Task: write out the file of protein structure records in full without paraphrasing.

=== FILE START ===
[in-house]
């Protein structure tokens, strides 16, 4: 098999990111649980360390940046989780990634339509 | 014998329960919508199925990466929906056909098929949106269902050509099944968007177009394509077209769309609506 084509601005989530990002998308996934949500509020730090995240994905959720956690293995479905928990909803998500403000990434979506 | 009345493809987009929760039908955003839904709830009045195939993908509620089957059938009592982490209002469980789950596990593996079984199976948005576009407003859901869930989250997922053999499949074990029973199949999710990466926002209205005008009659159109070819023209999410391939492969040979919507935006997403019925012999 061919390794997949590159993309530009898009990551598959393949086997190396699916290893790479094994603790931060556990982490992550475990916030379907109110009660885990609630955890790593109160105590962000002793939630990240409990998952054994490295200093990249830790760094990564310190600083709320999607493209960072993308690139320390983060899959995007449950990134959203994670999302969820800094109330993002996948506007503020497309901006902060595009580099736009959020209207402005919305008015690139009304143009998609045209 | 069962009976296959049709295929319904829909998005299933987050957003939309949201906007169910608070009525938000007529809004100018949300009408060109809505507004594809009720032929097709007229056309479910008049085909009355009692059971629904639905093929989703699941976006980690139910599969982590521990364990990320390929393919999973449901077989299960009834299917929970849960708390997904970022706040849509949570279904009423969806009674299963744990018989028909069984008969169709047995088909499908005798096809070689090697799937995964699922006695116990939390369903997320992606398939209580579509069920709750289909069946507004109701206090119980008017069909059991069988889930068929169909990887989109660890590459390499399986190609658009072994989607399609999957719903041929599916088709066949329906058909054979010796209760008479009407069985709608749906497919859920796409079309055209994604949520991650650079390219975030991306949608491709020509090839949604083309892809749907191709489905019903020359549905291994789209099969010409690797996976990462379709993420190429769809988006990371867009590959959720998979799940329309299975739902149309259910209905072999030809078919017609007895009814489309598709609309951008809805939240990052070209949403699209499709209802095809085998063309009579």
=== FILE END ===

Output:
[in-house]
């Protein structure tokens, strides 16, 4: 098999990111649980360390940046989780990634339509 | 014998329960919508199925990466929906056909098929949106269902050509099944968007177009394509077209769309609506 084509601005989530990002998308996934949500509020730090995240994905959720956690293995479905928990909803998500403000990434979506 | 009345493809987009929760039908955003839904709830009045195939993908509620089957059938009592982490209002469980789950596990593996079984199976948005576009407003859901869930989250997922053999499949074990029973199949999710990466926002209205005008009659159109070819023209999410391939492969040979919507935006997403019925012999 061919390794997949590159993309530009898009990551598959393949086997190396699916290893790479094994603790931060556990982490992550475990916030379907109110009660885990609630955890790593109160105590962000002793939630990240409990998952054994490295200093990249830790760094990564310190600083709320999607493209960072993308690139320390983060899959995007449950990134959203994670999302969820800094109330993002996948506007503020497309901006902060595009580099736009959020209207402005919305008015690139009304143009998609045209 | 069962009976296959049709295929319904829909998005299933987050957003939309949201906007169910608070009525938000007529809004100018949300009408060109809505507004594809009720032929097709007229056309479910008049085909009355009692059971629904639905093929989703699941976006980690139910599969982590521990364990990320390929393919999973449901077989299960009834299917929970849960708390997904970022706040849509949570279904009423969806009674299963744990018989028909069984008969169709047995088909499908005798096809070689090697799937995964699922006695116990939390369903997320992606398939209580579509069920709750289909069946507004109701206090119980008017069909059991069988889930068929169909990887989109660890590459390499399986190609658009072994989607399609999957719903041929599916088709066949329906058909054979010796209760008479009407069985709608749906497919859920796409079309055209994604949520991650650079390219975030991306949608491709020509090839949604083309892809749907191709489905019903020359549905291994789209099969010409690797996976990462379709993420190429769809988006990371867009590959959720998979799940329309299975739902149309259910209905072999030809078919017609007895009814489309598709609309951008809805939240990052070209949403699209499709209802095809085998063309009579």